14        Marilyn Causey                               

15        Hugh Campbell,Jr.                             

18        Jane Tatge                                   

19        Christine Nelson                             

19        Mary Alexander                               

20        Dennis Moss                                  

21        Gregg Varno                                   

21        Shari MacIvor                                

23        Mitchell Rigley                              

24        Pauline Northrop                             

25        Dawn McCarthy                                

28        Elizabeth Pratico                             

February Wedding Anniversaries

6          Megan & Hector Dominguez                              

7          Allison &  Paul de Kanel                                

10        Christine  & J. Keith Nelson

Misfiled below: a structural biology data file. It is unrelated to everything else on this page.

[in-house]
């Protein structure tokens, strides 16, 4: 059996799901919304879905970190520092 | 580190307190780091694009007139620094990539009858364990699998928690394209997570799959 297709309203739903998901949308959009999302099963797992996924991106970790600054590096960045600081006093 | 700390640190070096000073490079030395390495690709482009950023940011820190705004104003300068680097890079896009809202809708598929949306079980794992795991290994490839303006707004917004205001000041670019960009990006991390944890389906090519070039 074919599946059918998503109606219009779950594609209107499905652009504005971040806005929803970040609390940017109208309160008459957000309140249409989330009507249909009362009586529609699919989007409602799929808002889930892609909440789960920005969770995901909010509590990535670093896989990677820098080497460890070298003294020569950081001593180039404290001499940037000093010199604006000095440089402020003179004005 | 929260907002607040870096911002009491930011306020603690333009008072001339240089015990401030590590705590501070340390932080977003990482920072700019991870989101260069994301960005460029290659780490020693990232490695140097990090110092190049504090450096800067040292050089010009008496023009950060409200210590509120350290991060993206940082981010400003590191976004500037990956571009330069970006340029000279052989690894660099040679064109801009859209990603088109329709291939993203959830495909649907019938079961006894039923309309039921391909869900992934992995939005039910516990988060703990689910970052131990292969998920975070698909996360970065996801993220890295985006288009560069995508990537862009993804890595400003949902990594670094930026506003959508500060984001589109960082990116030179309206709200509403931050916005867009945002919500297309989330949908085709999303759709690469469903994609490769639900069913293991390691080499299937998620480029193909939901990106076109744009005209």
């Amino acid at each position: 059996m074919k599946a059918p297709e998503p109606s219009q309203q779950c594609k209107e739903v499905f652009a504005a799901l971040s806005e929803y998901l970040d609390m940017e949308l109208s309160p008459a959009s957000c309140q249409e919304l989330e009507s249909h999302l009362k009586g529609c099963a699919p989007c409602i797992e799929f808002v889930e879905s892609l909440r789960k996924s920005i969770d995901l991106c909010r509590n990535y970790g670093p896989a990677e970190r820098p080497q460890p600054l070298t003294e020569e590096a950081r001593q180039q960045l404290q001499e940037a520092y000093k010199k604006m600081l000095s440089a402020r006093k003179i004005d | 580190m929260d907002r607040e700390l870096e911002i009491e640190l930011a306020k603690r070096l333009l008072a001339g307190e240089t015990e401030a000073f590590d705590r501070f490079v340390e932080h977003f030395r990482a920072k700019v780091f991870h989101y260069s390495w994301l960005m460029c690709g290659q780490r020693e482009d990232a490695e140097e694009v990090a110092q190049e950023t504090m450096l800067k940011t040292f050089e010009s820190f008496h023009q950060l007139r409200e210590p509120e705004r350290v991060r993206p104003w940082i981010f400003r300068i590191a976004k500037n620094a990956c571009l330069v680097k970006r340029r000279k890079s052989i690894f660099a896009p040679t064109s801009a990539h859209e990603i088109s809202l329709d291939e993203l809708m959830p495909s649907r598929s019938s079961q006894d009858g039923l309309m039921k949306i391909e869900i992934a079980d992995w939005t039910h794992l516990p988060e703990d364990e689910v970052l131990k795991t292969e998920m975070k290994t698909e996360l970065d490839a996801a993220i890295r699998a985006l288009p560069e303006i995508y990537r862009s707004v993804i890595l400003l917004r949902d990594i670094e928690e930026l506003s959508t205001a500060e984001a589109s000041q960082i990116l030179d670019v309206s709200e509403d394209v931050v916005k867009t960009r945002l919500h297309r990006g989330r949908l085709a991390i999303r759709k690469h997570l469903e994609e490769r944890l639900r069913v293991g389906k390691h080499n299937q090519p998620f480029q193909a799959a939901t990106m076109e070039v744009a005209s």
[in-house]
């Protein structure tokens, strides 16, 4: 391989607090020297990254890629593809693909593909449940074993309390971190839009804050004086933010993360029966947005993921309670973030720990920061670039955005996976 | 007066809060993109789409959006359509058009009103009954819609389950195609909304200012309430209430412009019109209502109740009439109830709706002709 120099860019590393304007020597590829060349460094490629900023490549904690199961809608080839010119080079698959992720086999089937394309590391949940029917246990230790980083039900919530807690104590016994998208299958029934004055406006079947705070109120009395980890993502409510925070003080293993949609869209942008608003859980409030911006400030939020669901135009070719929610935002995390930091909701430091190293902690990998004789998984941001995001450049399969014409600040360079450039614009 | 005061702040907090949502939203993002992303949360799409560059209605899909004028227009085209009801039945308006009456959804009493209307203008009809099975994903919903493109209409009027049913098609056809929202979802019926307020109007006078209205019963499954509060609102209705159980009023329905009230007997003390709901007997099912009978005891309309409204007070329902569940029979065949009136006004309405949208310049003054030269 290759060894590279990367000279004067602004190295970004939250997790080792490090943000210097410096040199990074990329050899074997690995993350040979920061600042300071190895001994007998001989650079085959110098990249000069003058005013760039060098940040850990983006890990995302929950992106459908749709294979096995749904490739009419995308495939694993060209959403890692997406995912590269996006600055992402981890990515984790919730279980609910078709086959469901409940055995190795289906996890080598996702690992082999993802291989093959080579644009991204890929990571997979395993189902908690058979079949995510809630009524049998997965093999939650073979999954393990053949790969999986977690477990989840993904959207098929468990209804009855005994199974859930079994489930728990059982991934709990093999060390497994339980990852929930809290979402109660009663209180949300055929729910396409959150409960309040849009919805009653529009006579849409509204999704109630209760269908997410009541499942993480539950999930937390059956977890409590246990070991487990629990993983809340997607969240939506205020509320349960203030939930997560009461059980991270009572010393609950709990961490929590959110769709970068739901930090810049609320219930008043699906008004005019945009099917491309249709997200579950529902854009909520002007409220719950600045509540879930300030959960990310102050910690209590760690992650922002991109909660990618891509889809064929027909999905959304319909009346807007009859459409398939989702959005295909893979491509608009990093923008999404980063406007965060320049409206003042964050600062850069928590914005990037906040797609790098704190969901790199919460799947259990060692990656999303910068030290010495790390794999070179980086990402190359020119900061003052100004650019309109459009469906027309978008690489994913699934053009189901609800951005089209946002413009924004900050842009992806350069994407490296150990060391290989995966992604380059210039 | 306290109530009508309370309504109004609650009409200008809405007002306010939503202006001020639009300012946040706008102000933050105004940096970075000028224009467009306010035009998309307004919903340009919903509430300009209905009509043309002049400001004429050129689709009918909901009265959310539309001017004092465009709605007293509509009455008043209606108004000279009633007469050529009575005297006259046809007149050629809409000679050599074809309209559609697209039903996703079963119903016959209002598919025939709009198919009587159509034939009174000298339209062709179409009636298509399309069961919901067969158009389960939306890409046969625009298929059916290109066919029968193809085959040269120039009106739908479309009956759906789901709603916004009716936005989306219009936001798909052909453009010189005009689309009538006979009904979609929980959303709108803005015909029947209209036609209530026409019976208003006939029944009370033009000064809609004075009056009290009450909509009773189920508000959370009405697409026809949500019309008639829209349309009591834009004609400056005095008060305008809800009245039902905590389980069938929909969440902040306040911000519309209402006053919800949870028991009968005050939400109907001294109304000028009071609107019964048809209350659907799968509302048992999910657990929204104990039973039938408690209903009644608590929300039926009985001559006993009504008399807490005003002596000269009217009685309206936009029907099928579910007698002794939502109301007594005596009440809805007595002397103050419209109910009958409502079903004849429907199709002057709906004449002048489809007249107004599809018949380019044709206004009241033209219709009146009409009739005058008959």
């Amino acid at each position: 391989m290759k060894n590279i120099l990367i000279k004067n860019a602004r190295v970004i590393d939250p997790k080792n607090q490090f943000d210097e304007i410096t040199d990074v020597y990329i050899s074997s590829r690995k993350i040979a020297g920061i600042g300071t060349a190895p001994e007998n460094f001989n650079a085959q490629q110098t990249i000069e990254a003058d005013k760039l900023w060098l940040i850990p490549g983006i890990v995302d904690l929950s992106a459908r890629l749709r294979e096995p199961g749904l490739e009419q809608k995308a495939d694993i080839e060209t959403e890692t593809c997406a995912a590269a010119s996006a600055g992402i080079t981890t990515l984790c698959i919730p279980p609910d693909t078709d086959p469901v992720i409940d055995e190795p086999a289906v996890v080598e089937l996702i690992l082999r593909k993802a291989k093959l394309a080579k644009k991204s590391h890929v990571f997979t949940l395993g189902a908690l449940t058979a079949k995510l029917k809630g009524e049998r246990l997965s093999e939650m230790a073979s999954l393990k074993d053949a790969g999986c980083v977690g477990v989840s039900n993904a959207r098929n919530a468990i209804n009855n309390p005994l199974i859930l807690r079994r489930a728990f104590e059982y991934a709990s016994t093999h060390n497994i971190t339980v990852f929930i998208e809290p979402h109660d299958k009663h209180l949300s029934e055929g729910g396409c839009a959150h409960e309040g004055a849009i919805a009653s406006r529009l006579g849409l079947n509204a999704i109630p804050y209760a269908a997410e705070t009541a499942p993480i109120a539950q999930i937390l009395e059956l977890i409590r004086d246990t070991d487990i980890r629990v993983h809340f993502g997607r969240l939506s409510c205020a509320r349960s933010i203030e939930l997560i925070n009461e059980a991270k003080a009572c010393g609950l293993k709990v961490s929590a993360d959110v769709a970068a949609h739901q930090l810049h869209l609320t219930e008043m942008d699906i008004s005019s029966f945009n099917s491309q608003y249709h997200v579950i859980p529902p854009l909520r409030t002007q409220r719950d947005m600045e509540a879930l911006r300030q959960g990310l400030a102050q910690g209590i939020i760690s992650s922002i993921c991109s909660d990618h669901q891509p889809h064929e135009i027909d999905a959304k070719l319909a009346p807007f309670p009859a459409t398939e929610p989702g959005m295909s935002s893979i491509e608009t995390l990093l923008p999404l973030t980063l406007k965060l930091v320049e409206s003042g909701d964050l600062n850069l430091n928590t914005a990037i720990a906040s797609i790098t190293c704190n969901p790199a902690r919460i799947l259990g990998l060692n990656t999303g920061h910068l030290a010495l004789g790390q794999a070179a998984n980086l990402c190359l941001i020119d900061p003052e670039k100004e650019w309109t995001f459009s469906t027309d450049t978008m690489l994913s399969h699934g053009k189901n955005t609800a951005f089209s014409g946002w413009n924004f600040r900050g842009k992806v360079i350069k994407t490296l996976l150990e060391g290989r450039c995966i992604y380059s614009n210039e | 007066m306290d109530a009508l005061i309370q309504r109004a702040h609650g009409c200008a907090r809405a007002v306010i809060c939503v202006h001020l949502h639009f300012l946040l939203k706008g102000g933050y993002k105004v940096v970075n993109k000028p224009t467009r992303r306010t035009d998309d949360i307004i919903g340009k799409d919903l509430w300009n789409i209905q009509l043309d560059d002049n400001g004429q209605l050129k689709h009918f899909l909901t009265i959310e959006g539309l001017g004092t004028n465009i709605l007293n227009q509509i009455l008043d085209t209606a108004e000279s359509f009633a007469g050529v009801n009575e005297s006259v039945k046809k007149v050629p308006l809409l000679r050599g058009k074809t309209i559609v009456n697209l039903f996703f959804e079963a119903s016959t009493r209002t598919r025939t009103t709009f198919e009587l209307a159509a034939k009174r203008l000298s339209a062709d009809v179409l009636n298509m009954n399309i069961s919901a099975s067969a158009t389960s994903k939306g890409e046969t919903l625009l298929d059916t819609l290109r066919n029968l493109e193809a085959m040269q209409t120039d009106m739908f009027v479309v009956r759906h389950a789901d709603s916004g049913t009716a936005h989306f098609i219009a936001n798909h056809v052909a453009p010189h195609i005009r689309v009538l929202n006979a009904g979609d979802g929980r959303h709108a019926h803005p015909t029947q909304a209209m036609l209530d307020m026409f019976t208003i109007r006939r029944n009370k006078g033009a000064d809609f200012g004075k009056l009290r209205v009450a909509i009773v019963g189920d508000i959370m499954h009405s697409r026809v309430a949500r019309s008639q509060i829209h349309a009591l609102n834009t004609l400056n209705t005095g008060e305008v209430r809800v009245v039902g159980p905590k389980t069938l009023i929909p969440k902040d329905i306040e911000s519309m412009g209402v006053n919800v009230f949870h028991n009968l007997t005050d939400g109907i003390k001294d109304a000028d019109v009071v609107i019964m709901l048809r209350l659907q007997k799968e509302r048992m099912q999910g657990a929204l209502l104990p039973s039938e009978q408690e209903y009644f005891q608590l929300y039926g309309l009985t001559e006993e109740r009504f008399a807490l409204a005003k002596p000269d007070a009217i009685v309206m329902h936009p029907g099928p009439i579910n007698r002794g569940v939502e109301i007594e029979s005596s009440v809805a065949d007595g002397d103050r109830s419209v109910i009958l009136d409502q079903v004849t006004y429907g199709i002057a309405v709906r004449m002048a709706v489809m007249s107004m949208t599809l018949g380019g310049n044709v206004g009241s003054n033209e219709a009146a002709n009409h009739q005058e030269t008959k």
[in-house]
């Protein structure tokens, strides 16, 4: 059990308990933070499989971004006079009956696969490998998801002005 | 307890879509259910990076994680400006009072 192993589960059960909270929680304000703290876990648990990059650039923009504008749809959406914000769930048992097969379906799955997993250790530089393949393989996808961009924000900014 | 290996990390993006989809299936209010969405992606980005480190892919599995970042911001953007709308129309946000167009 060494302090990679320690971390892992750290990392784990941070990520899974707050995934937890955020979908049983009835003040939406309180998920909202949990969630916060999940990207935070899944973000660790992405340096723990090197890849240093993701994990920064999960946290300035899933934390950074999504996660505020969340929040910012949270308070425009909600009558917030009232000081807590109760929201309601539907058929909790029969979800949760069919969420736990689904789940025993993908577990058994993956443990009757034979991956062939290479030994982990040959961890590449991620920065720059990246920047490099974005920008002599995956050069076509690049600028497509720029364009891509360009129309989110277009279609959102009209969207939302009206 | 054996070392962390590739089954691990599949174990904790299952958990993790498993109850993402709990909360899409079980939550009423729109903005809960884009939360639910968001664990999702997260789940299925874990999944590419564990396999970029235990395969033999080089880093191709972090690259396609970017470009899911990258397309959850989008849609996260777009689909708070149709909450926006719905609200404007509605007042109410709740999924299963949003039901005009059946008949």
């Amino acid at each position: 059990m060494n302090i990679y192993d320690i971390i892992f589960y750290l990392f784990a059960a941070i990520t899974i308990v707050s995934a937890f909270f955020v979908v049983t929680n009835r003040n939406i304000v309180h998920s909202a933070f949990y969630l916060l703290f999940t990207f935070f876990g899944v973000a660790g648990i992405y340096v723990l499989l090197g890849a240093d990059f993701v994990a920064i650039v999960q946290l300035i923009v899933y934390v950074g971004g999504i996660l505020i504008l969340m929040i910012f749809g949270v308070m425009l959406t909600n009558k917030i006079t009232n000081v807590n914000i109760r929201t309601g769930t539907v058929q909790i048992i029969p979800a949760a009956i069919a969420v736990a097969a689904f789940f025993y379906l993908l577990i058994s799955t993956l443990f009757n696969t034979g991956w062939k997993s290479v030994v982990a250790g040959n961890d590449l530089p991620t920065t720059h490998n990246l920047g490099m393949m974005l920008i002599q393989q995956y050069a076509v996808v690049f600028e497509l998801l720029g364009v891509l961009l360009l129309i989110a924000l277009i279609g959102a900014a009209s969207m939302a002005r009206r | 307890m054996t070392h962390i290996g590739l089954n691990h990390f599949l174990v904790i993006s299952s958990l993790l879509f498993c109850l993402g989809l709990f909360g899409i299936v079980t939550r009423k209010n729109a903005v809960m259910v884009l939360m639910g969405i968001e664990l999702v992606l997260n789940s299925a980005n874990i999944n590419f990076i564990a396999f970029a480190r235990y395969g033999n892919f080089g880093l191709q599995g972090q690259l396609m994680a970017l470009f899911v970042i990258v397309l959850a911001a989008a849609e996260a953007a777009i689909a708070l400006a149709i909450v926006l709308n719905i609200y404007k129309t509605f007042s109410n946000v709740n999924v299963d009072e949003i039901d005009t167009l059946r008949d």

Counter Schedule

February 1

D. May, R. May, Strangfeld

February 8

Gittinger, Molino, Grady

February 15

Versocki, Belardo, Voelker

February 22

Causey, Crates, Spang

February 29

Northrop, Peake, Small


Ushers’ Schedule

February 1

Mertz, Kilbourn

February 8

Trant, Trant

February 15

Sombor, Kelly

February 22

Walther, Jones

February 29

Mertz, Kilbourn


  8: 00 am Chalice Bearer and Lector Schedules




1st Lesson

2nd Lesson

February 1

G. Woodzell

G. Woodcock

P. Nevius

February 8

D. Trawick

L. Stevens


February 15

DC Crates

K. Miller

N. Hoffmann

February 22